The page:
Adelaide Fringe

Dead Men Don’t… – Adelaide Fringe 2011

Presented by University of Nevada
Reviewed Saturday 5 March 2011

Venue: NACC, rear of 176 Tynte Street, North Adelaide
Season: 6 & 12 March at 7pm & 8 March at 8.30pm
Tickets: $20.00/$15.00 Cheap Tuesdays: $15.00
Duration: 50 mins
Bookings: FringeTix 1300 FRINGE (374 643) or

Be quick to catch this enjoyable comedy that mimics the golden age of radio. Allison William’s play is well acted, quirky and a lot of fun. The hot young cast is tightly directed by Todd Espeland and supported by three musicians who also take on minor roles and provide live sound effects.

Radio star Steve Powell (Ken McCloud) plays Frank Grayson Private Eye in a weekly series that is on the verge of losing its major sponsor. When Powell becomes entwined in a real life murder mystery however, his years of playing a detective lead him to investigate and solve the crime.

McCloud flips easily between his characters Grayson and Powell, narrating his own story much to the bemusement of the others. He works it as both a noir gumshoe and an insecure actor.

Songstress Melody Wilson plays herself as an entertainer, giving a beautiful a capella rendition of Somewhere Over the Rainbow, and also portrays both Sally & Barbara Mitchell, the latter being a sexy young heiress who may have witnessed the crime.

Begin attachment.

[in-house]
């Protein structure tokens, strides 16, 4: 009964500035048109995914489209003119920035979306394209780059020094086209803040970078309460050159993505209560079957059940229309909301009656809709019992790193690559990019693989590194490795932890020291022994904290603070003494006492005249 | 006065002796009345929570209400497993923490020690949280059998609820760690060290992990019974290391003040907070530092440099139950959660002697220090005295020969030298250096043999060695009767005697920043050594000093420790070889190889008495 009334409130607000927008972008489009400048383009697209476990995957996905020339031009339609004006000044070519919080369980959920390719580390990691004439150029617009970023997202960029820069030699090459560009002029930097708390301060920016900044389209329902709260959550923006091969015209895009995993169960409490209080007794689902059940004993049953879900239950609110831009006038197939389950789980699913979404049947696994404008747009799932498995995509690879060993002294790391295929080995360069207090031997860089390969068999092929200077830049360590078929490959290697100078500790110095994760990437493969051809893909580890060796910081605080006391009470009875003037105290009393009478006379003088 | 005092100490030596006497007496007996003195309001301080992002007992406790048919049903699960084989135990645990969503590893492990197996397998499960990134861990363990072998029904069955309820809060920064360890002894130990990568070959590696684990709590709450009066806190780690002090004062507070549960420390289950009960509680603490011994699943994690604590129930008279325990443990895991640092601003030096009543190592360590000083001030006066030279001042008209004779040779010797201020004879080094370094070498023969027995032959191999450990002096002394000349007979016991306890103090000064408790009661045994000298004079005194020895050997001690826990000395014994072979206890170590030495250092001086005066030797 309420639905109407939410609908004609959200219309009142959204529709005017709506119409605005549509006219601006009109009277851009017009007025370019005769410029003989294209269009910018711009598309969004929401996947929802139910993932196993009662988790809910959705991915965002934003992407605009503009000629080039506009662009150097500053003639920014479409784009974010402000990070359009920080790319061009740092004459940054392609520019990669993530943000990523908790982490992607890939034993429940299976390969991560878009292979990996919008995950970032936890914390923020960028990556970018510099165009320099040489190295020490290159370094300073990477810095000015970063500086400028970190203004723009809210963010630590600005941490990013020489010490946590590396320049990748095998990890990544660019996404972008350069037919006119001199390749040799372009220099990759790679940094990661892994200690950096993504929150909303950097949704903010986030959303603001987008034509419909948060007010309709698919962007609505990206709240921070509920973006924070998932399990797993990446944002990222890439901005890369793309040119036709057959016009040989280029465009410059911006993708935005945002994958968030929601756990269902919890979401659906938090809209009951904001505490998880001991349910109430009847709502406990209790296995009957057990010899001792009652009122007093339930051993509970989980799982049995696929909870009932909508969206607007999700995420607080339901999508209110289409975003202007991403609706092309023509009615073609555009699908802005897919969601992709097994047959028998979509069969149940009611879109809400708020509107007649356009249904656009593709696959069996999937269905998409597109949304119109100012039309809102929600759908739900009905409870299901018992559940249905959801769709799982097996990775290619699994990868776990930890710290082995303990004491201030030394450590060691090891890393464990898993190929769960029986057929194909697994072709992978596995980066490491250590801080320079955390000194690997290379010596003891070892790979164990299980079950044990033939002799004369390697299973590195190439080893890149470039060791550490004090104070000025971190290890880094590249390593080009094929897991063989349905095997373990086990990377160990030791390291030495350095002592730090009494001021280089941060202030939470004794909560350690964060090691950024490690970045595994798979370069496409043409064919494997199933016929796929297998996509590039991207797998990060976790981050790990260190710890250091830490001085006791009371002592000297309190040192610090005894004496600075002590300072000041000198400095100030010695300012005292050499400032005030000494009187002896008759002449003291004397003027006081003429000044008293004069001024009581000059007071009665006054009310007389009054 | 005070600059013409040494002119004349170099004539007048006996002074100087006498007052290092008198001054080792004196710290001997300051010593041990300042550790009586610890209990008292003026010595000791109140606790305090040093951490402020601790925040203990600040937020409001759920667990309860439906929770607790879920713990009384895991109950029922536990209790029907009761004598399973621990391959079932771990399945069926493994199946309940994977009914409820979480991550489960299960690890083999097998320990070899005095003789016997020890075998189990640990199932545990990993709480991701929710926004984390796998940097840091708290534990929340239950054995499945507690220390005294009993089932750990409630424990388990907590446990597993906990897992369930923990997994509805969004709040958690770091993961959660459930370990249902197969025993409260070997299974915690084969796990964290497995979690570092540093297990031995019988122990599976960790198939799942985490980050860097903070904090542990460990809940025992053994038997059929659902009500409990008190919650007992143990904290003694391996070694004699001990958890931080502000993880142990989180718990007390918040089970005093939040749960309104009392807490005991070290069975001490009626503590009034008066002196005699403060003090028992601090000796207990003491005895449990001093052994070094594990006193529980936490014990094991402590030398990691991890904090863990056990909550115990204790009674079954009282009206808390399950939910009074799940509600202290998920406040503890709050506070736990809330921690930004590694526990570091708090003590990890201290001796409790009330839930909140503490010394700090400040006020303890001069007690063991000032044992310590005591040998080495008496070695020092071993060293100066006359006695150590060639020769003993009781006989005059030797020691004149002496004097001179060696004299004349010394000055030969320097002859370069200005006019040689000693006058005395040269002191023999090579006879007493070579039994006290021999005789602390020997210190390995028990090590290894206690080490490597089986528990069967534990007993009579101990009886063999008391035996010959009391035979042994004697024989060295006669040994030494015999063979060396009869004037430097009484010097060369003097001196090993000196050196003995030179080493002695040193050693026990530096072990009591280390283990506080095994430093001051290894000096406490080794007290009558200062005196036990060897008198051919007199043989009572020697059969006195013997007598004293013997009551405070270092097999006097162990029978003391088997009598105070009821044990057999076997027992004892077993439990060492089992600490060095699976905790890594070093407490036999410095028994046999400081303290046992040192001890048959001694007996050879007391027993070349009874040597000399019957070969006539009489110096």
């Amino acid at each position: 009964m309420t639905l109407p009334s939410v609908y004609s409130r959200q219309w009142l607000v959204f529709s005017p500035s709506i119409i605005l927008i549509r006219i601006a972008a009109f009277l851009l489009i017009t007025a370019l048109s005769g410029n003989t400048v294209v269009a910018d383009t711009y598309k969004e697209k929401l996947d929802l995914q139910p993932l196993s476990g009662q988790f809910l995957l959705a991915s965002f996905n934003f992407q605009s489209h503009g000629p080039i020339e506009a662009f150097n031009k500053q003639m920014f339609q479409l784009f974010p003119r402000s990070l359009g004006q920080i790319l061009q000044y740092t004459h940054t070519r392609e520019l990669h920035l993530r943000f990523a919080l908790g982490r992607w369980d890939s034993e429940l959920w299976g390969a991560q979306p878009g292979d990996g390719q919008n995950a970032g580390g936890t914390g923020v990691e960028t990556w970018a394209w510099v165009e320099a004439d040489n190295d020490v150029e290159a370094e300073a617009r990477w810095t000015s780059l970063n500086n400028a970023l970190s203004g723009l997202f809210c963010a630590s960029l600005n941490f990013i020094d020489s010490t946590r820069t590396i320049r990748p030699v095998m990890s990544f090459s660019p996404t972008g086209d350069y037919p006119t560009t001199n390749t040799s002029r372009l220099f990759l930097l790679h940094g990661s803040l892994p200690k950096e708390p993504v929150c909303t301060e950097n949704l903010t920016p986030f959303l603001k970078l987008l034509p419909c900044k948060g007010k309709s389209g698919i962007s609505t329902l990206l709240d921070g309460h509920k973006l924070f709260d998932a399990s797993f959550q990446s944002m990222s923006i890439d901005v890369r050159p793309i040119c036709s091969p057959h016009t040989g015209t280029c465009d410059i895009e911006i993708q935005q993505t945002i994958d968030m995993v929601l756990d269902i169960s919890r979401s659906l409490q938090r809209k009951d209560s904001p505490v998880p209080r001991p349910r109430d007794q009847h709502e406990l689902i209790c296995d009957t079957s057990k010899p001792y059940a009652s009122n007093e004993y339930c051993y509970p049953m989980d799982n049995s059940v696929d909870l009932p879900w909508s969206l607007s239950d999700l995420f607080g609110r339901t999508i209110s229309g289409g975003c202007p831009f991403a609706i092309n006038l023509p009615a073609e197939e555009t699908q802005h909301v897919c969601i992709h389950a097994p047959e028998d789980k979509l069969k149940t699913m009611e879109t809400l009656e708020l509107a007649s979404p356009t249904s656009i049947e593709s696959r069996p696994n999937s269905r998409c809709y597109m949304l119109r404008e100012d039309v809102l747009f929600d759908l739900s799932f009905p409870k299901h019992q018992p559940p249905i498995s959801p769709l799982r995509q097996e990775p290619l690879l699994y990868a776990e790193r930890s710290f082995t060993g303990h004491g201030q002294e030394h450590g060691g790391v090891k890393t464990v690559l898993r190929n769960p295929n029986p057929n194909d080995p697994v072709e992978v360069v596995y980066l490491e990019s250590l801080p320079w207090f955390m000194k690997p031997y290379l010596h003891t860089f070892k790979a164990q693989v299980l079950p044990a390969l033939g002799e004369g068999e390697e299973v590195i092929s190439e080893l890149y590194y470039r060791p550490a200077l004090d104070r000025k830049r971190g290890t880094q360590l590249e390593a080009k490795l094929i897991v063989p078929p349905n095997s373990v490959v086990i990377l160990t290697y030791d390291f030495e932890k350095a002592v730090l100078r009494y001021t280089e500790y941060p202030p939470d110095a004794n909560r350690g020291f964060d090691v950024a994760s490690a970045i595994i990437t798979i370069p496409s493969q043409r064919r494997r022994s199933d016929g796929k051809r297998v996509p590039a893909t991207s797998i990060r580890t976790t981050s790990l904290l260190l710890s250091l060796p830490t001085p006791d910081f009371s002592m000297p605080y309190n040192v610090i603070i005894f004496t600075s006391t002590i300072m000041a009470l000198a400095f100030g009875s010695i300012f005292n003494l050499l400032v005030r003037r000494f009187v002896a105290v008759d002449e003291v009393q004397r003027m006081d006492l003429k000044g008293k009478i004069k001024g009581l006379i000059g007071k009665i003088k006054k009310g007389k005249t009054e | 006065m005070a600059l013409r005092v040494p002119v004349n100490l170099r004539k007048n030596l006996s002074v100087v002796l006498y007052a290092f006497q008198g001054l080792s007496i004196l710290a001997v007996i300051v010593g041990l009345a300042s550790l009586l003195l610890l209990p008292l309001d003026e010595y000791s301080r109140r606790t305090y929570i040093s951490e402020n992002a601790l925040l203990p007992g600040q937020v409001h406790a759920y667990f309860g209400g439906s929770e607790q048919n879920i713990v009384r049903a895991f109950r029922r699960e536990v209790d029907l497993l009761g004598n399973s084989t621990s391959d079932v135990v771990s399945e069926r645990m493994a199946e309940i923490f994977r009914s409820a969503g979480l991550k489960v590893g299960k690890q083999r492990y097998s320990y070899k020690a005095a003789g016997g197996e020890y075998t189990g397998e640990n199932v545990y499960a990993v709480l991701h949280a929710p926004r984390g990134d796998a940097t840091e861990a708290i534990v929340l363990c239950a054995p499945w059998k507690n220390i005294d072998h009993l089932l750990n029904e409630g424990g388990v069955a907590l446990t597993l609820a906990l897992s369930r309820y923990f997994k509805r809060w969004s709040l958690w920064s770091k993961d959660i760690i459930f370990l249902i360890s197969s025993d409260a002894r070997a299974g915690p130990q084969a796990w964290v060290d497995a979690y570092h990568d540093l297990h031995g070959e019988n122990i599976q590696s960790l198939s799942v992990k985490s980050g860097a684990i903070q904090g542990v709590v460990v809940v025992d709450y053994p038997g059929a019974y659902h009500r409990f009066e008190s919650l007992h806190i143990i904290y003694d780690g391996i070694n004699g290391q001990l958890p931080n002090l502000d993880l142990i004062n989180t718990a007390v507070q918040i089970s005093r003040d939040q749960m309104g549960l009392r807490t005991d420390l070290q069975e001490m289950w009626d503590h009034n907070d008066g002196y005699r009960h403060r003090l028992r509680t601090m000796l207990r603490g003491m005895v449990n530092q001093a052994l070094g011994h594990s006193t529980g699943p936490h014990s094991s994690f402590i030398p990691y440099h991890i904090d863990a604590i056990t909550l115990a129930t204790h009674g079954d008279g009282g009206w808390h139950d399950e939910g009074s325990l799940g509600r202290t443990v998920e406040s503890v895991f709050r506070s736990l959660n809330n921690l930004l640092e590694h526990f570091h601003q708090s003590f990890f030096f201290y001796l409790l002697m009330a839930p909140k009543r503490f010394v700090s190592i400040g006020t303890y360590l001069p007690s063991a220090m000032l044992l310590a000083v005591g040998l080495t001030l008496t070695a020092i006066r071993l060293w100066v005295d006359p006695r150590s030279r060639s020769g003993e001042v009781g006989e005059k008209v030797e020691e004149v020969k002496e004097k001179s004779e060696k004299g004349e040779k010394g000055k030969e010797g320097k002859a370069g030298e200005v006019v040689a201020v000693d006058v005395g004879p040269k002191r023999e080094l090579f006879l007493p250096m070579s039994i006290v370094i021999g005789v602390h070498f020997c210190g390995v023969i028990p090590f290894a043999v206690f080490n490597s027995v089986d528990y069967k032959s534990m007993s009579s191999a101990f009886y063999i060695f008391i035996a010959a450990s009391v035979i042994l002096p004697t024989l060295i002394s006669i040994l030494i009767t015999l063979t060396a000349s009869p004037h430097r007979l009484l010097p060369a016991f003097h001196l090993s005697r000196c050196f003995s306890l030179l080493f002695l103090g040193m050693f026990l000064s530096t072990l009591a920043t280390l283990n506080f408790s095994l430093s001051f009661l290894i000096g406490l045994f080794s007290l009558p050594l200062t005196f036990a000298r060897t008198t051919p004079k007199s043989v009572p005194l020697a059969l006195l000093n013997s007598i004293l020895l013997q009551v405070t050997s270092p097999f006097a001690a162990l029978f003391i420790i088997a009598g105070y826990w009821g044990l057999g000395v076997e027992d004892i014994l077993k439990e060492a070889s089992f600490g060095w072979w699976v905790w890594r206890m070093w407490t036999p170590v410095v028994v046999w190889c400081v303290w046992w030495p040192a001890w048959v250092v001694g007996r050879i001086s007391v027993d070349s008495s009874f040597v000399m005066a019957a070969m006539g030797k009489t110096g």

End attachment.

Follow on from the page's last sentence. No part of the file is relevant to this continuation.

As the radio announcer and hobo Mitchell, there’s a lot of talent in actor Tyler Hastings, showing a surprising amount of depth and subtlety in his performance; all the more unexpected given the nature of this show.

Kitty Carangelo is delightful as blonde bombshell Penny. She’s joined by Alex Lum, Austin Perry, Corene Peltier and Rachael Hayner to complete the stellar cast.

The comical action is supported by great live sound effects and music by Perry, Peltier and Charlie Gott, both for the ‘radio show’ snippets and the ‘real’ murder mystery. Four dancers vary the entertainment during sponsor breaks: Jesus Alejandro, Anna Fazio, Rachael Hayner and Alex Lum.

Alex Lambert’s costumes are spot on, and Devin Scheef’s simple set of the radio studio is an effective backdrop to a thoroughly enjoyable Fringe debut.

Reviewed by Rod Lewis, Performing Arts Critic, Glam Adelaide.

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